Key Green Building Elements

Appropriate solar orientation

All office space is located on the south side of the building and supplied with ample windows to maximize access to sunlight (and views). Uses for which sunlight is less desirable are located on the virtually windowless north and west sides of the building.

High thermal mass inside the thermal envelope
Exterior walls, key interior walls, and floors are constructed of high-thermal-mass materials which are directly exposed to the interior atmosphere. Walls are thick, solid-grouted concrete masonry with a lime plaster finish and floors are polished, integrally colored concrete. All of this internal mass is isolated from the exterior climate by a continuous envelope of insulation (under the slab, on exterior of walls, and just above the roof deck). The net result of this approach is to link the internal climate to a slow-changing “thermal flywheel,” which stabilizes the interior temperature and significantly offsets peak cooling and heating energy demands. The interior lime plaster wall finish acts similarly as a “humidity flywheel”.

Extensive use of insulation
The building's living roof includes 5 inches of rigid poly-iso insulation (R-35) above the membrane; exterior walls have a minimum of 4 inches of poly-iso on the exterior side (R-28), and floor slabs have 2 inches (R-14) underneath. This effectively isolates the building's interior from the exterior thermal environment.

Energy efficient heating and cooling systems
In-floor radiant heating generated by a high-efficiency gas-fired condensing boiler provides heat for the ECC. In-floor radiant cooling is served by an evaporative cooling tower. Super-efficient water source heat pumps supplement the in-floor system as needed. The main heat pump unit incorporates a water-side economizer. A sophisticated control system utilizes set points for temperature and humidity that drift with the seasons.

Use of locally obtained materials
The building is being constructed of locally manufactured masonry, stone, and concrete, produced from locally-extracted materials. Exterior wood siding is reclaimed lumber from a decommissioned railroad trestle in the Great Salt Lake. The foundation for the building was created using materials recycled from buildings that were demolished during ECC construction.

Energy efficient window systems
Thermally-broken aluminum frames and insulated dual-pane low-E glazing with UV barrier isolate the building's interior from undesirable outdoor elements.

Extensive green living roof system
A living roof, planted with native vegetation, covers the entire main building area except the mechanical room and elevator shaft. Use of this approach significantly reduces temperature extremes at the roof surface, thereby reducing energy consumption and also extending the life of the roofing membrane. Precipitation absorption by the living roof also effectively eliminates stormwater runoff. Any excess water draining from the living roof will be collected in a 22,000-gallon rain/snow water harvesting cistern system and recirculated back to the roof's irrigation system.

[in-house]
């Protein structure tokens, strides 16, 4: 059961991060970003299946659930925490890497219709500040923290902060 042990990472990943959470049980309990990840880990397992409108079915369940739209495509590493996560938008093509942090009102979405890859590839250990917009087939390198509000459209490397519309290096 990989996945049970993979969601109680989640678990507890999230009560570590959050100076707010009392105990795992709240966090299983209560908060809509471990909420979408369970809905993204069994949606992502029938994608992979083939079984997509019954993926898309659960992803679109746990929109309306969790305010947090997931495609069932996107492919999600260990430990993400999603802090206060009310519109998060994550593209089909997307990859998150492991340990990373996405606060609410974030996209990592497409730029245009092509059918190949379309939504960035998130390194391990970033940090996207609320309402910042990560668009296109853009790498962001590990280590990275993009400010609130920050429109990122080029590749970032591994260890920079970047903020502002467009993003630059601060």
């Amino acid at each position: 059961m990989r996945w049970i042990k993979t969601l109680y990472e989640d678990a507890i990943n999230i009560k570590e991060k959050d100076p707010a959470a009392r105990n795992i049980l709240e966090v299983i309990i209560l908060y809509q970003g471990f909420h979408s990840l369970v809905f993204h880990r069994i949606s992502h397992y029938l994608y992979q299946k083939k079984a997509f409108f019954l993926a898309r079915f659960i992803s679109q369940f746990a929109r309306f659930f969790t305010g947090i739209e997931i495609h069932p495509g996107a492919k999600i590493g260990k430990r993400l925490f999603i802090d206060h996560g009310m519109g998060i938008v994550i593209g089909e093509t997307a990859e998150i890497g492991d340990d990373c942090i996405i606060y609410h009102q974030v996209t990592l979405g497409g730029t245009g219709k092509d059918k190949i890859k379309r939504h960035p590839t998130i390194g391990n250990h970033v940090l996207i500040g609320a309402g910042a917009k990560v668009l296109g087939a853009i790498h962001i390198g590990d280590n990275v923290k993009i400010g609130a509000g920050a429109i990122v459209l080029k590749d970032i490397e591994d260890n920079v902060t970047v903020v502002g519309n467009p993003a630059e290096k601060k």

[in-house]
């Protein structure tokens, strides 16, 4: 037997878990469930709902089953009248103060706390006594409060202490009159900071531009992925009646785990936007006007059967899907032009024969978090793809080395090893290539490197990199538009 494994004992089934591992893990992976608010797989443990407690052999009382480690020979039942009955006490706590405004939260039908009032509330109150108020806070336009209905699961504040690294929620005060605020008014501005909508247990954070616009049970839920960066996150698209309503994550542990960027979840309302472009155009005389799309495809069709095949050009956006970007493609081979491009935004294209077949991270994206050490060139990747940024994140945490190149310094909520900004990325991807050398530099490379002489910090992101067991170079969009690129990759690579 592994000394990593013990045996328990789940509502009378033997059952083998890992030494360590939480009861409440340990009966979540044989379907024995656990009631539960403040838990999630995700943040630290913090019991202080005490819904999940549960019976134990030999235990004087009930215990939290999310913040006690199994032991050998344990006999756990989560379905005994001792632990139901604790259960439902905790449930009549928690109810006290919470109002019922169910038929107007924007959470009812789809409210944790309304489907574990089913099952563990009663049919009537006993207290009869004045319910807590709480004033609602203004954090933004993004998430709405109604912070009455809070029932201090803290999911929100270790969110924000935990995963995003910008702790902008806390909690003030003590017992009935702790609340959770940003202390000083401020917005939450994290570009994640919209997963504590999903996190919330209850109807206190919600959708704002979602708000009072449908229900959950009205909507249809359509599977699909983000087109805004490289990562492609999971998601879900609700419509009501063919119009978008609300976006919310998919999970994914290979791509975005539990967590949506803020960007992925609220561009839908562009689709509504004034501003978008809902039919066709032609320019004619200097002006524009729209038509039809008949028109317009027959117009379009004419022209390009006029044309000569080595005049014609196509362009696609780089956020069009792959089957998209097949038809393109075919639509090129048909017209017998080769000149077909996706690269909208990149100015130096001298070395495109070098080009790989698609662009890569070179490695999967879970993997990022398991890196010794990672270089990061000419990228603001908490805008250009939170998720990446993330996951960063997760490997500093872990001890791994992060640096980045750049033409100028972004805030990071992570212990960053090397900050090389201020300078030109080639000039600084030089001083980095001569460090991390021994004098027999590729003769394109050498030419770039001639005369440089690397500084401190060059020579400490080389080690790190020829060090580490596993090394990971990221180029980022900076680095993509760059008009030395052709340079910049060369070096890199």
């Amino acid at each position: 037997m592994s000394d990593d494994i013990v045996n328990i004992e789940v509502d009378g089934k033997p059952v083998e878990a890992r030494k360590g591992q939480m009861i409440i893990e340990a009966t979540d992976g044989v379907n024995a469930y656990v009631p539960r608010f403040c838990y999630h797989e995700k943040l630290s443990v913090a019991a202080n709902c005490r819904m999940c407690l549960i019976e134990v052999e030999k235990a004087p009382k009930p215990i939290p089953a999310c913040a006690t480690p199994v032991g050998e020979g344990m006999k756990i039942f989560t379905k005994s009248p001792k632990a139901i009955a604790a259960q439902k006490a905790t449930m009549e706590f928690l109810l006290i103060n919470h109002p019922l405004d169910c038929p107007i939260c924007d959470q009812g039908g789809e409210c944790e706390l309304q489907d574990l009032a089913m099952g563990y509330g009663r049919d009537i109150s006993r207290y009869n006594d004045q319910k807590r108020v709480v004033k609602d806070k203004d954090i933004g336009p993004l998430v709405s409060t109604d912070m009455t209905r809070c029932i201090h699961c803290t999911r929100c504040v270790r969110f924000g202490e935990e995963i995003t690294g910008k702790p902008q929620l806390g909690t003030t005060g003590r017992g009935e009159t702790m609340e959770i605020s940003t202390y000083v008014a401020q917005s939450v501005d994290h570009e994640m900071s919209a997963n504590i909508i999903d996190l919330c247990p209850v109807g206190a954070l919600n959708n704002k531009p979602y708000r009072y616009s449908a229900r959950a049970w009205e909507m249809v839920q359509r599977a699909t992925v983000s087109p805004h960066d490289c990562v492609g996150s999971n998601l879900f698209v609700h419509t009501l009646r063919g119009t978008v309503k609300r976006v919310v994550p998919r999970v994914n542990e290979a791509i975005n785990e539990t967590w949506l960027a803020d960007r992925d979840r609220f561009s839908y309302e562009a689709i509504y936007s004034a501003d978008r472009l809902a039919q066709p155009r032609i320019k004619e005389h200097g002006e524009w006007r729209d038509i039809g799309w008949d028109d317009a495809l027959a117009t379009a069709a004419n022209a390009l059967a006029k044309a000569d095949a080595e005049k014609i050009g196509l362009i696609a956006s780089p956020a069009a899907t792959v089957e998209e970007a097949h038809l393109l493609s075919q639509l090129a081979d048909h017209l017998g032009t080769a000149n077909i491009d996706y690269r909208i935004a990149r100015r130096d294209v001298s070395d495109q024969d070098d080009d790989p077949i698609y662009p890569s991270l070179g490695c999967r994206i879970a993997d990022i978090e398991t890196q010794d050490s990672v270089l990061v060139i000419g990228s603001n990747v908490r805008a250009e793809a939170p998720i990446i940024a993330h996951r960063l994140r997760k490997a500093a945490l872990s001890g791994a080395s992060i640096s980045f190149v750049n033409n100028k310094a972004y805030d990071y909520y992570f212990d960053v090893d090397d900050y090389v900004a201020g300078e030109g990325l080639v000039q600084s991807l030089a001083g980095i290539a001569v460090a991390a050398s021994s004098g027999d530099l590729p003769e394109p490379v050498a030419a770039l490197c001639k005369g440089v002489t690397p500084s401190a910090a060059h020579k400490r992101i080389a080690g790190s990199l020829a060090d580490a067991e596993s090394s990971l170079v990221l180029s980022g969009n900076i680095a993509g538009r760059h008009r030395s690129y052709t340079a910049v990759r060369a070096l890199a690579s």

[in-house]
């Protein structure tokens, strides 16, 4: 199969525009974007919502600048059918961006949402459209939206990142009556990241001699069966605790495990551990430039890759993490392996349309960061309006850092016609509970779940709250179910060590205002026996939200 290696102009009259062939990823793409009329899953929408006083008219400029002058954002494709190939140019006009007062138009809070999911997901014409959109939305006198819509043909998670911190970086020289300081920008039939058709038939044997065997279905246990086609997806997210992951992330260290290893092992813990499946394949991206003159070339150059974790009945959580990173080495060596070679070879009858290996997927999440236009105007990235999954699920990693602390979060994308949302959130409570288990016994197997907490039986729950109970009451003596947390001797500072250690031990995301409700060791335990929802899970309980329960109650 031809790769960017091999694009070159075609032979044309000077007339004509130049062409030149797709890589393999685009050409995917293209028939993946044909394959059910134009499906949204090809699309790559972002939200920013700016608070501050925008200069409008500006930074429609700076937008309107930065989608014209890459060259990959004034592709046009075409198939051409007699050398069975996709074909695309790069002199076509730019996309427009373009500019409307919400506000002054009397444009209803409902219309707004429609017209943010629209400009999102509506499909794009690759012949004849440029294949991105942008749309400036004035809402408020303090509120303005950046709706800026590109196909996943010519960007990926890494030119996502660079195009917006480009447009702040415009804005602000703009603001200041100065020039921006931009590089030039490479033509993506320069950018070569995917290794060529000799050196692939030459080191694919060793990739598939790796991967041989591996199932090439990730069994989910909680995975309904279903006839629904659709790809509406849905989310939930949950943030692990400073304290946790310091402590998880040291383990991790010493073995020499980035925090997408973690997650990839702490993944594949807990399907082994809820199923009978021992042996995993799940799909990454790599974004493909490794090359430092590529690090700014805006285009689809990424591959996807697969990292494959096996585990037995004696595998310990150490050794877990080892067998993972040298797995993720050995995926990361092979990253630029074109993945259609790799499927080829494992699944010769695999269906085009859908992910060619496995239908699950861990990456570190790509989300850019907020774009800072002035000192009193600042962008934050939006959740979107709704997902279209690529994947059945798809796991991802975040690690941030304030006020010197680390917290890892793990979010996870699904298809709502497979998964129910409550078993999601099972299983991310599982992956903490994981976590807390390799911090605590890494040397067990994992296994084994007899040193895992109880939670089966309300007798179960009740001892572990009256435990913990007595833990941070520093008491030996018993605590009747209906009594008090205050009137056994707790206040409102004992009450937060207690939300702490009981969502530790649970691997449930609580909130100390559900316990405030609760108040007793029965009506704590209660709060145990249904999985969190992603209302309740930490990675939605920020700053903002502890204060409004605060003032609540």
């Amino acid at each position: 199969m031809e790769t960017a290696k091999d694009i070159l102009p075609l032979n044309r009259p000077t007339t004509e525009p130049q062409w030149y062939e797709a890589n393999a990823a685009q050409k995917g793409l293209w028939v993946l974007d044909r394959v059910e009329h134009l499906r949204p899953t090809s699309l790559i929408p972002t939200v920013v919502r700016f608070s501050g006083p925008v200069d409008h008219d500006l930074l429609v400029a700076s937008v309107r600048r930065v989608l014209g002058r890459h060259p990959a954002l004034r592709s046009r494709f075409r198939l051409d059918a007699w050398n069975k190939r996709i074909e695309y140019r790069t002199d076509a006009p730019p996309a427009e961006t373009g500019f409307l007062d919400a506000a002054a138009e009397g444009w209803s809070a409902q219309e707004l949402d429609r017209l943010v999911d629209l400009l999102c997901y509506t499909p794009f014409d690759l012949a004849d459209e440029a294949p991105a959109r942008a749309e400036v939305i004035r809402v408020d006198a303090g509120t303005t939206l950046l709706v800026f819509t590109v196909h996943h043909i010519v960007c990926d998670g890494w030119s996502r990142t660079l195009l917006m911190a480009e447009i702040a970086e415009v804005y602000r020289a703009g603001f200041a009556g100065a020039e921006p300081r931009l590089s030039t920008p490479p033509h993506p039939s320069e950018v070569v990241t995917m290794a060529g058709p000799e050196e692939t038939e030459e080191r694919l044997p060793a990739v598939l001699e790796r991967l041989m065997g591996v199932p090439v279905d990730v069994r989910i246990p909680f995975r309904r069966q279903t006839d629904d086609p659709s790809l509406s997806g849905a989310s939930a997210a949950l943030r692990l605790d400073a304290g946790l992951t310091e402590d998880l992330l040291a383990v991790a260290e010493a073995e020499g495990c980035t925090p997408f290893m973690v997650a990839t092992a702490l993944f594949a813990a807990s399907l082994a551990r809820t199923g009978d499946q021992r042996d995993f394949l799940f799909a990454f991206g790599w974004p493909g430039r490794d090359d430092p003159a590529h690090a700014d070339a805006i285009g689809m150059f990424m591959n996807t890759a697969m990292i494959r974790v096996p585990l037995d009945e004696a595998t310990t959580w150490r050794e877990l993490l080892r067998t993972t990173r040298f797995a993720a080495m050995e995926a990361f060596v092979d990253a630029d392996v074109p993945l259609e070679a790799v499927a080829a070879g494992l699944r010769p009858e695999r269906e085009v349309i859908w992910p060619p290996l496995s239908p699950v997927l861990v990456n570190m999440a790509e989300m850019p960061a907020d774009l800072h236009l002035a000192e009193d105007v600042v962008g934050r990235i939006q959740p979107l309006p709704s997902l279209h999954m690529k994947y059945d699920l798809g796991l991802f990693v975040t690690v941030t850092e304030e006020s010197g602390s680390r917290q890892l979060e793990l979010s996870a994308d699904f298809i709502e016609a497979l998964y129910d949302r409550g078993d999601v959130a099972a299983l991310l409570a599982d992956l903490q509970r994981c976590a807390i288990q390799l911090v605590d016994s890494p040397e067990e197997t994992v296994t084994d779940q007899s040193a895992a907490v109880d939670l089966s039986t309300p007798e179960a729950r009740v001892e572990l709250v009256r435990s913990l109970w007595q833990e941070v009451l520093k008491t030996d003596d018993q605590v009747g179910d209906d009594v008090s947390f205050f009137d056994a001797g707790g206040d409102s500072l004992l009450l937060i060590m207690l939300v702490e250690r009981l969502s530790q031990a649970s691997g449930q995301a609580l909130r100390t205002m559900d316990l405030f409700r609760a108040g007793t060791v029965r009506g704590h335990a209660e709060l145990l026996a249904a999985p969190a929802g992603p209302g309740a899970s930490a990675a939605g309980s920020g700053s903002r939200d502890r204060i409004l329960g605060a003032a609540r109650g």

Water conserving plumbing systems
Bathrooms are outfitted with dual-flush, low-flow toilets, waterless urinals, and flow-controlled faucets.

Appropriate use of day-lighting
In addition to south facing glazing in occupied spaces, the building makes extensive use of tubular day-lighting devices throughout. The tubular skylights are equipped, where needed, with motorized dimming louvers controlled through a lighting control panel.

Energy efficient lighting
High efficiency fixtures and lamping, along with occupancy sensors, achieve a lighting power density of only 0.84 watts per square foot. All exterior lighting is fully shielded to prevent light pollution of the night sky.

Renewable energy
Incorporates a photovoltaic array which is expected to produce 23,000 kWh of electricity annually and provides 60 percent of the ECC’s electricity needs.

Minimal site disturbance
The project was designed to fit among existing ponderosa pines, none of which were removed.

Sustainable landscaping

The landscaping around the ECC uses drought tolerant native plants and bio-swales to intercept and utilize surface runoff.

Sustainable stormwater technologies
Stormwater runoff from the site will be minimized by the living roof as described above. In addition, water-permeable pavement systems are being utilized in all parking areas and walkways to minimize runoff.

Construction waste recycling
Seventy-five percent of all construction wastes have been reused or recycled. All salvageable materials from the demolition of four existing buildings were recycled or diverted for reuse. All concrete and masonry materials from demolition activities were ground up and reused as foundation fill material.

Alternative fuel vehicles
The project incorporates an electrical vehicle charging station.

Indoor air quality
Use of paint or carpet on interior surfaces has been minimized. All paints and sealants are low VOC products. All composite wood and carpet materials are formaldehyde free. All ductwork is being sealed off during construction. Indoor carbon dioxide and humidity levels will be monitored and the information relayed to a sophisticated control system, which will correct air quality as needed.